Session Infectious Disease and Hygiene in the Neolithic and Bronze Age info
We are pleased to announce session #653 “Infectious Disease and Hygiene in the Neolithic and Bronze Age” taking place at the Annual Meeting of the European Association of Archaeologists (EAA), August 28-31, 2024, in Rome, Italy. The session aims to create a platform for discussing the interactions between humans and infectious disease during the Neolithic and Bronze Age from a biosocial perspective. To enhance our overall understanding of pathogen presence, diversity and evolution, as well as human responses to infectious disease during prehistory, we welcome contributions from diverse research fields, including paleopathology, bioarcheology, history and genomics. If you would like to participate with an oral presentation we kindly invite you to submit your abstract following the instructions on the conference website. Please note that the deadline for abstract submissions is February 8th. For more details on the session #653, please see the abstract below. Do not hesitate to contact us in case you have any questions. Best wishes, Maria Spyrou and Agnė Čivilytė
Understanding the interlinked histories of humans and infectious disease promises a more comprehensive view of our past. The investigation of infectious diseases in archaeological contexts has gained increasing interest given the numerous open questions with regard to the aetiological agents of past pandemics and the potential influence of human subsistence and sociocultural changes (such as the Neolithic and Bronze Age transitions) on population health. Throughout human history, a number of epidemics and pandemics have been historically recorded or are hypothesized to have occurred, however, a deep understanding of the influence of infectious disease on human societies prior to the availability of textual records is still lacking. In this session, we aim to use a multi-faceted approach that enhances our overall understanding of pathogen presence, diversity and evolution, as well as human responses to infectious disease during prehistory, with special focus on the Neolithic and Bronze Age periods. To create a platform for discussing the interactions between humans and pathogens from a biosocial perspective, we welcome contributions from researchers specialized in paleopathology, bioarcheology, history, and genomics. Specifically, this session will focus on:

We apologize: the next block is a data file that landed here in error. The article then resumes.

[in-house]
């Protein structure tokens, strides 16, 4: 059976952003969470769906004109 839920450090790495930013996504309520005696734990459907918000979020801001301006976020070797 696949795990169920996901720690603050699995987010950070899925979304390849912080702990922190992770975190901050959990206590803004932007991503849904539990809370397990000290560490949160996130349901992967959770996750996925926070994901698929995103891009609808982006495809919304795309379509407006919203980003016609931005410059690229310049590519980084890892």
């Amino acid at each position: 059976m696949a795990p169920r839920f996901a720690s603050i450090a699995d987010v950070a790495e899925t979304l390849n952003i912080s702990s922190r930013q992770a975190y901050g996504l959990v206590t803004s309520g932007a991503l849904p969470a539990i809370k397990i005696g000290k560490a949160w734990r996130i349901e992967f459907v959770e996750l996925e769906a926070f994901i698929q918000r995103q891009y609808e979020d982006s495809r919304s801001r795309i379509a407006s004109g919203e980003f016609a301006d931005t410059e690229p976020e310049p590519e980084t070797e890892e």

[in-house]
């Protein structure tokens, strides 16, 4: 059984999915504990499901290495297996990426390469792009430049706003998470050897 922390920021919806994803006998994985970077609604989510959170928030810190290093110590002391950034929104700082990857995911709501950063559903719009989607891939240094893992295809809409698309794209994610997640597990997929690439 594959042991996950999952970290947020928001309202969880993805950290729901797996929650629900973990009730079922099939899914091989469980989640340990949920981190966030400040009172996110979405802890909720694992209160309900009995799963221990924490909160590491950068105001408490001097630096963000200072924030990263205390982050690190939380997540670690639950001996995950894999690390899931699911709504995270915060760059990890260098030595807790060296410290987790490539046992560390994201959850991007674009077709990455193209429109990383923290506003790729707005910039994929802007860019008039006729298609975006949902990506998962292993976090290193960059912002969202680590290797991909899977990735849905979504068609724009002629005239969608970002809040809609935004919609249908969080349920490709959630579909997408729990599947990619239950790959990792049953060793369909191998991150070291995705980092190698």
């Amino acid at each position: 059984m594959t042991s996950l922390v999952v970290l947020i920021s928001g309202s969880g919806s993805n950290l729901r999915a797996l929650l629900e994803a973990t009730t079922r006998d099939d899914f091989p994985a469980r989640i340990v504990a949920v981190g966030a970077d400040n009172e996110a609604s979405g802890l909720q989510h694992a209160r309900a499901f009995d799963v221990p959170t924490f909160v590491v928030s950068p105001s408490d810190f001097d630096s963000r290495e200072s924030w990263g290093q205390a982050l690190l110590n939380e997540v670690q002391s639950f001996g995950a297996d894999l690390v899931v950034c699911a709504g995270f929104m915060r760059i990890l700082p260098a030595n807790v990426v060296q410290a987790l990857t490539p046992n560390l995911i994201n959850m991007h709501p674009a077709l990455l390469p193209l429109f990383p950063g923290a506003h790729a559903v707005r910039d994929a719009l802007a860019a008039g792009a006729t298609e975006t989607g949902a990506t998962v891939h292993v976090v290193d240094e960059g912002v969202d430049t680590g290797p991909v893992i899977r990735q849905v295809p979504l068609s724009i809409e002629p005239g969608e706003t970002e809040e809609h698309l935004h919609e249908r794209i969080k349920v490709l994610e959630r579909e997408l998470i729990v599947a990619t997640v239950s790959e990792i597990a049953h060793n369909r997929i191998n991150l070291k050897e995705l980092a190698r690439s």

- The identification of infectious diseases in the Neolithic and Bronze Age using a variety of methodological approaches;
- The determination of drivers of disease emergence and transmission, such as living circumstances, dietary habits, food preparation methods, waste disposal practices, etc.;
- The exploration of evidence of hygienic treatment and prevention of disease in prehistoric communities;
- The impact of infectious diseases on the demographic and social development of Neolithic and Bronze Age societies; and
- The characterization of long-term evolutionary history of pathogens and their association to modern-day diversity, especially for infectious diseases that continue to pose a threat to public health today.